The Story of Carnegie Hall

31 Oct 2017

The story of Carnegie Hall begins in the middle of the Atlantic. In the spring of 1887, on board a ship traveling from New York to London, newlyweds Andrew Carnegie (the rich industrialist) and Louise Whitfield (daughter of a well-to-do New York merchant) were on their way to the groom’s native Scotland for their honeymoon. Also on board was the 25-year-old Walter Damrosch, who had just finished his second season as conductor and musical director of the Symphony Society of New York and the Oratorio Society of New York, and was travelling to Europe for a summer of study with Hans von Bülow. Over the course of the voyage, the couple developed a friendship with Damrosch, inviting him to visit them in Scotland.

It was there, at an estate called Kilgraston, that Damrosch discussed his vision for a new concert hall in New York City. Carnegie expressed interest in committing a portion of his enormous wealth to the project, and the idea of Carnegie Hall was born. From this germ of an idea grew a legendary concert hall whose allure has drawn the world’s greatest artists to its stages, setting the standard for excellence in music for more than a century. Gustav Mahler, Leopold Stokowski, Vladimir Horowitz, Maria Callas, Liza Minnelli, Paul Robeson, Bob Dylan—they all made their mark at Carnegie Hall.

Andrew Carnegie proclaimed at the ceremonial laying of the cornerstone in 1890, “It is built to stand for ages, and during these ages it is probable that this Hall will intertwine itself with the history of our country.”

After he returned to the US from his honeymoon, Carnegie set in motion his plan, which he started formulating during his time with Damrosch in Scotland, for a new concert hall. He established The Music Hall Company of New York, Ltd., acquired parcels of land along Seventh Avenue between 56th and 57th streets, and hired chief architect William Burnet Tuthill, who was also a proficient cellist and served on the board of the Oratorio Society.

On May 13, 1890, Mrs. Carnegie cemented the cornerstone in place with a silver trowel, a memento she would keep on her mantelpiece for the rest of her life. The building of this new hall was the culmination of a crusade for a world-class venue in New York City that Damrosch inherited from his father, Leopold, the founder of both the Oratorio Society and the New York Symphony Society.

It was clear right away that Andrew Carnegie had built a concert hall that was as pleasing to the ear as it was to the eye. The location that Carnegie chose for the Music Hall was a short distance from Central Park.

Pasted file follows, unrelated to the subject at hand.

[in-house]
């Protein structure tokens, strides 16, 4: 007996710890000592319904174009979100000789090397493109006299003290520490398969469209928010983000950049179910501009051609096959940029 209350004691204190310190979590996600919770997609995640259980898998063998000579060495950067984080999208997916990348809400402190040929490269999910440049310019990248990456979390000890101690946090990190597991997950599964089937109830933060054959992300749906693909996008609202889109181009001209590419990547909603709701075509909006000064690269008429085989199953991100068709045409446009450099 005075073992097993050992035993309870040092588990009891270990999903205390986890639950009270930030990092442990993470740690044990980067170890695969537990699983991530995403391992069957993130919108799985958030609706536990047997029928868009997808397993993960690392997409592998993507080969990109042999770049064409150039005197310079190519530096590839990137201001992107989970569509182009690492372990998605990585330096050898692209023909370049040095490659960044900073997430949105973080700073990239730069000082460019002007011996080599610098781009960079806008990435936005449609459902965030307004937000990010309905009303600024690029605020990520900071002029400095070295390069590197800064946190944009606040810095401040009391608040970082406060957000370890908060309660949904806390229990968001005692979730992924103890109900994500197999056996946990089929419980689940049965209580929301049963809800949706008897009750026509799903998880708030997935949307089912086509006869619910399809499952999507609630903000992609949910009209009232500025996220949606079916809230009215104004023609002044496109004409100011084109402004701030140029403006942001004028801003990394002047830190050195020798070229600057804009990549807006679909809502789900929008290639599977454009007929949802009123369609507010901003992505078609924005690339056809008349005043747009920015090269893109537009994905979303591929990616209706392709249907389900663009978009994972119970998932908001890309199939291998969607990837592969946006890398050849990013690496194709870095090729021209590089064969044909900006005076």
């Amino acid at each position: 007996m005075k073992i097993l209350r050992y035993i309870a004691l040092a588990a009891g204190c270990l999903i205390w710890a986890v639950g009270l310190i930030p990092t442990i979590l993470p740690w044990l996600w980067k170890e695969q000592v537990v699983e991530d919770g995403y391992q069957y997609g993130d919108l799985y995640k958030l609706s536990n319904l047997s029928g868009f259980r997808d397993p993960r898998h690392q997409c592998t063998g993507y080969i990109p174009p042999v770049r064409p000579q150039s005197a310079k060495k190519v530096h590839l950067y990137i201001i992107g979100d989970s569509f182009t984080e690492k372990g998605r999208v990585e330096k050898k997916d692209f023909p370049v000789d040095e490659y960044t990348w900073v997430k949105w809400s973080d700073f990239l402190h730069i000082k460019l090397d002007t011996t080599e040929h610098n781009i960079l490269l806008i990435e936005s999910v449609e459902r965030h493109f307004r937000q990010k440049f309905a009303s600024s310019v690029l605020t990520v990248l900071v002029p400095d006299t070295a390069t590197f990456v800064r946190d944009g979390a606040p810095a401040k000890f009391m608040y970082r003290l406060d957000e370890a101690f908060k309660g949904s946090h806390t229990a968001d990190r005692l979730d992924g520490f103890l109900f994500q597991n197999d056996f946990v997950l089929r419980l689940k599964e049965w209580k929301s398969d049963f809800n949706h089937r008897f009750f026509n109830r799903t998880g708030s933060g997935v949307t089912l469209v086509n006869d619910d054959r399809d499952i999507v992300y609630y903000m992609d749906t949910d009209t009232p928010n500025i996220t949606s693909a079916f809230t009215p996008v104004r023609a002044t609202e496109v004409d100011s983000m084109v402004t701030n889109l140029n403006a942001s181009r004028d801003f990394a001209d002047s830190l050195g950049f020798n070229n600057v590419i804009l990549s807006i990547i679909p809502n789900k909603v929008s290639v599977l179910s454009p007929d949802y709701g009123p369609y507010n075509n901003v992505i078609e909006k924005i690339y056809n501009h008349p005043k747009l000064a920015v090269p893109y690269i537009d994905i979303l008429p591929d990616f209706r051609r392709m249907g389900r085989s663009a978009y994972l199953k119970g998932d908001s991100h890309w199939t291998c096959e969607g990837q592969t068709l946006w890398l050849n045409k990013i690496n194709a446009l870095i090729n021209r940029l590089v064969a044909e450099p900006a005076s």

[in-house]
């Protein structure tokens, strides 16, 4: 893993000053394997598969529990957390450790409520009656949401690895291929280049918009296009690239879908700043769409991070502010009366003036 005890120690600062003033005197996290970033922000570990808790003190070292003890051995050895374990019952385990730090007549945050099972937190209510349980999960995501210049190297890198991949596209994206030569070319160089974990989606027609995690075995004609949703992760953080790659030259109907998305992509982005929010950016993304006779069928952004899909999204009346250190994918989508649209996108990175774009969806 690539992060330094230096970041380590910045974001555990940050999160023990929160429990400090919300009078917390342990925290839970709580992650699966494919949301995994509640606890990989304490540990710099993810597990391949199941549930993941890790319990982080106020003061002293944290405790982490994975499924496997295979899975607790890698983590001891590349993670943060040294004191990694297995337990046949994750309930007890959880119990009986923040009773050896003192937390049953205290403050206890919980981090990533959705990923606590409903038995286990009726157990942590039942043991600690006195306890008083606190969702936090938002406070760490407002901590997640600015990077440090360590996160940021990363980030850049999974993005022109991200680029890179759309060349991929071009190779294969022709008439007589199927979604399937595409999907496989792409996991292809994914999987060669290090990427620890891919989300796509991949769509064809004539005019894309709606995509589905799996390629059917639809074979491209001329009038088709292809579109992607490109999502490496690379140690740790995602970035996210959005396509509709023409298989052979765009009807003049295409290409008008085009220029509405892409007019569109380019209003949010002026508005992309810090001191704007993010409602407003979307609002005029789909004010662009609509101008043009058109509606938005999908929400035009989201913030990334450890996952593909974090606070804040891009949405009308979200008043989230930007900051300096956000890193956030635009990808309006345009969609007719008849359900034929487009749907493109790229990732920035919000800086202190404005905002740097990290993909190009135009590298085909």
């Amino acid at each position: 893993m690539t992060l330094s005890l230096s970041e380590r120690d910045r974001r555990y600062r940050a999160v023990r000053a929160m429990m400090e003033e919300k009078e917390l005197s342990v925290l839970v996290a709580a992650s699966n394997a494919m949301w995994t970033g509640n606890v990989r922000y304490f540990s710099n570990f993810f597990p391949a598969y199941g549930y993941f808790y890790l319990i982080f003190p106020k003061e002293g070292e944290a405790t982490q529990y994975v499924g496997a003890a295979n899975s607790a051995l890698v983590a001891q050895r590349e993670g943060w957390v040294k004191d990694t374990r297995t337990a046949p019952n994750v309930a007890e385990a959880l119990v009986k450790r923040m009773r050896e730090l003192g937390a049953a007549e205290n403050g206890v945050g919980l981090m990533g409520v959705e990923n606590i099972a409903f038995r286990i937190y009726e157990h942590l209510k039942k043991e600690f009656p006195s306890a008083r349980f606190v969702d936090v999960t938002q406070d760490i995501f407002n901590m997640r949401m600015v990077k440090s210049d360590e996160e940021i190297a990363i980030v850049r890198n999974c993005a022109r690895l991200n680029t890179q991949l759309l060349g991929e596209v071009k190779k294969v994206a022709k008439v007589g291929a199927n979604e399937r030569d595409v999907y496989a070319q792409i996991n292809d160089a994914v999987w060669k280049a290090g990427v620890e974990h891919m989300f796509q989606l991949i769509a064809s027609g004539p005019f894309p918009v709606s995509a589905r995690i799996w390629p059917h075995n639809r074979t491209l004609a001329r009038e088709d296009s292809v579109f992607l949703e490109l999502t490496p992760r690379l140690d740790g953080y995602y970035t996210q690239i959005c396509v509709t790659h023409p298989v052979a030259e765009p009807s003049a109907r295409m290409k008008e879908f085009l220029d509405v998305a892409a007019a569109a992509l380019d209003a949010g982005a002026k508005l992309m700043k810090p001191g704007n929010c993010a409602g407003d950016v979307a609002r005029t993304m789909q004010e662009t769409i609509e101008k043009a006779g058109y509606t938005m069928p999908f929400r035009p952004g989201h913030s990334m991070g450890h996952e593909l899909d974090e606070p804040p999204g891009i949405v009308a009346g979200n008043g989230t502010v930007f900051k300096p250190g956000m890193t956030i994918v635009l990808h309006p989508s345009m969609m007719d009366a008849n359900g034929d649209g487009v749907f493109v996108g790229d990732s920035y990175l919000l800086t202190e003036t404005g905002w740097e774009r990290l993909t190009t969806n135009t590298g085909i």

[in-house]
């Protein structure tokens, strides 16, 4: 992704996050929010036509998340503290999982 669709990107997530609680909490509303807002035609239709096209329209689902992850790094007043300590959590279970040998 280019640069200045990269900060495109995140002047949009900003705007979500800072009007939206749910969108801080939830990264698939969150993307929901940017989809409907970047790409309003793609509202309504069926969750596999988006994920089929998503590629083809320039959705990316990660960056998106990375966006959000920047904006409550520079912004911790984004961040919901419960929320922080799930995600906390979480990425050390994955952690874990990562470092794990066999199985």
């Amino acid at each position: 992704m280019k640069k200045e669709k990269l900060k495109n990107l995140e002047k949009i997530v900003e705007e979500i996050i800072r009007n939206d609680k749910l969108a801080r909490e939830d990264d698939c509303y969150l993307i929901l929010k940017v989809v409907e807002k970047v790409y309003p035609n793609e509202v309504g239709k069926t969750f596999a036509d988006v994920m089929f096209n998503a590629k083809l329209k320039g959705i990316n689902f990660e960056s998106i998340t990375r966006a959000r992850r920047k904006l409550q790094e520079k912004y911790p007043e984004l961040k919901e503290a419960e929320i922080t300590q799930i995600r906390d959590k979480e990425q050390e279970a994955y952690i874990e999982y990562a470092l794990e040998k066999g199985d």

The plans called for a rectangular six-story structure, housing three performance spaces: the Main Hall (renamed Isaac Stern Auditorium / Ronald O. Perelman Stage in 2006), seating 2,800; the Recital Hall located below the Main Hall, seating 1,200 (now the location of the 600-seat Judy and Arthur Zankel Hall); and, adjacent to the Main Hall, the 250- seat Chamber Music Hall (now Joan and Sanford I. Weill Recital Hall). Above the Chamber Music Hall were assembly rooms which, according to the program from the Main Hall’s Opening Night, would be “suitable for lectures, readings, and receptions, as well as chapter and lodge rooms for secret organizations.”

The edifice was designed using heavy brick and masonry with interior Guastavino vaulting. The building, with its striking Italian Renaissance–style façade of terra cotta and iron-spotted brick, was completed in the spring of 1891.

The five-day opening festival attracted the cream of New York society to hear performances by the Symphony and Oratorio societies under the direction of Damrosch and famed Russian composer PyotrIlyich Tchaikovsky. Horse-drawn carriages lined up for a quarter-mile outside on Opening Night, May 5, 1891, choking the streets, while inside, the Main Hall was jammed to capacity.

One of the newspapers reported, “Tonight, the most beautiful Music Hall in the world was consecrated to the loveliest of the arts. Possession of such a hall is in itself an incentive for culture.” Another exclaimed, “It stood the test well!” Critical and public reactions were unanimous. The “Music Hall founded by Andrew Carnegie”was an overwhelming success.


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